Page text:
Bae was arrested in November 2012 and later convicted for supposedly attempting to overthrow the state through a plot called Operation Jericho, described in videotaped sermons.

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Shots - Health News
2:23 pm
Thu January 23, 2014

Texas Issues Tough Rules For Insurance Navigators

Cedric Anthony and Alysia Greer are two of the navigators working in Houston neighborhoods for United Labor Unions Local 100.
Carrie Feibel

Originally published on Thu January 23, 2014 3:30 pm

Texas has imposed strict new regulations on the insurance helpers, or navigators, who work in the community to enroll people in health plans under the Affordable Care Act.

The navigators must register with the state, undergo a background check and fingerprinting, and complete 20 hours of additional training — beyond the 20 to 30 hours of federal training they've already received.

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JazzSet with Dee Dee Bridgewater
2:21 pm
Thu January 23, 2014

Patrick Cornelius On JazzSet

Patrick Cornelius performs at Berklee College of Music's Café 939 in Boston.
Michael Borgida Berklee College of Music

Originally published on Thu June 19, 2014 2:50 pm

While growing up in San Antonio, Patrick Cornelius listened to JazzSet on KRTU. Off the air, he taped the Carnegie Hall Jazz Band playing Lalo Schifrin's Gillespiana in the 1990s and more. Cornelius went on to complete degrees and diplomas from Berklee College of Music, the Manhattan School of Music and The Juilliard School.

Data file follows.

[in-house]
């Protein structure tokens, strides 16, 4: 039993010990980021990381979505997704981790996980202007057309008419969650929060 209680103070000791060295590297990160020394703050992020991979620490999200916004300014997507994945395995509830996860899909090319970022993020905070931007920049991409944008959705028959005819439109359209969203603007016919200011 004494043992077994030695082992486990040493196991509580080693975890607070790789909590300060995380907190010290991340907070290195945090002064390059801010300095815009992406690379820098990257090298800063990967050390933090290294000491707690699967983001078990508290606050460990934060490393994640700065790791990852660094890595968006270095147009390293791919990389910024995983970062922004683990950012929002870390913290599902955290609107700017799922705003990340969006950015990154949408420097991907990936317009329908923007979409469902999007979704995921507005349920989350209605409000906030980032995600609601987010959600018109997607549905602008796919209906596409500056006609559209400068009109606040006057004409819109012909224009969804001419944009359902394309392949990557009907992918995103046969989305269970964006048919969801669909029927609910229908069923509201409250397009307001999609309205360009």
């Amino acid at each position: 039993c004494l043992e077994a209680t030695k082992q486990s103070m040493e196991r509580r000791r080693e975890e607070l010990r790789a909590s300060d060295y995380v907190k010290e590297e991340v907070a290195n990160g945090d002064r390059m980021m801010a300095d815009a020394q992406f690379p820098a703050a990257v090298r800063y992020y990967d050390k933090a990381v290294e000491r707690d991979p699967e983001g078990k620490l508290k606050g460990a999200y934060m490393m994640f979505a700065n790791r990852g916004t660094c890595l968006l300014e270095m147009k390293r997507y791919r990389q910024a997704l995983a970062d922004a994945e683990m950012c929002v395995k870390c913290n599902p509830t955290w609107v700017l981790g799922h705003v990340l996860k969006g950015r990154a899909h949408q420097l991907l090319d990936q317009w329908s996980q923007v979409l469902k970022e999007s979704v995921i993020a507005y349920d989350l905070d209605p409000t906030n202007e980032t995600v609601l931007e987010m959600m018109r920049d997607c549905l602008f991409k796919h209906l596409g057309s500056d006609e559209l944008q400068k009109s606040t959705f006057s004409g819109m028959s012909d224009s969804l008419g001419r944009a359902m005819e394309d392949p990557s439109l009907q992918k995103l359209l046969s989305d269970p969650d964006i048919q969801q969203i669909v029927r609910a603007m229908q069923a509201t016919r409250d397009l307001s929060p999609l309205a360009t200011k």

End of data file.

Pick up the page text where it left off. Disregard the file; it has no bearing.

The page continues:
In 2012, Cornelius won a New Jazz Works: Commissioning and Ensemble grant from Chamber Music America, and this episode of JazzSet features the composition for which he applied for support, titled While We're Still Young.

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Shots - Health News
1:30 pm
Thu January 23, 2014

Contagious Cancer In Dogs Leaves Prehistoric Paw Prints

The sexually transmitted cancer is common in street dogs around the world.
Noel Celis/AFP/Getty Images

Originally published on Mon January 27, 2014 10:36 am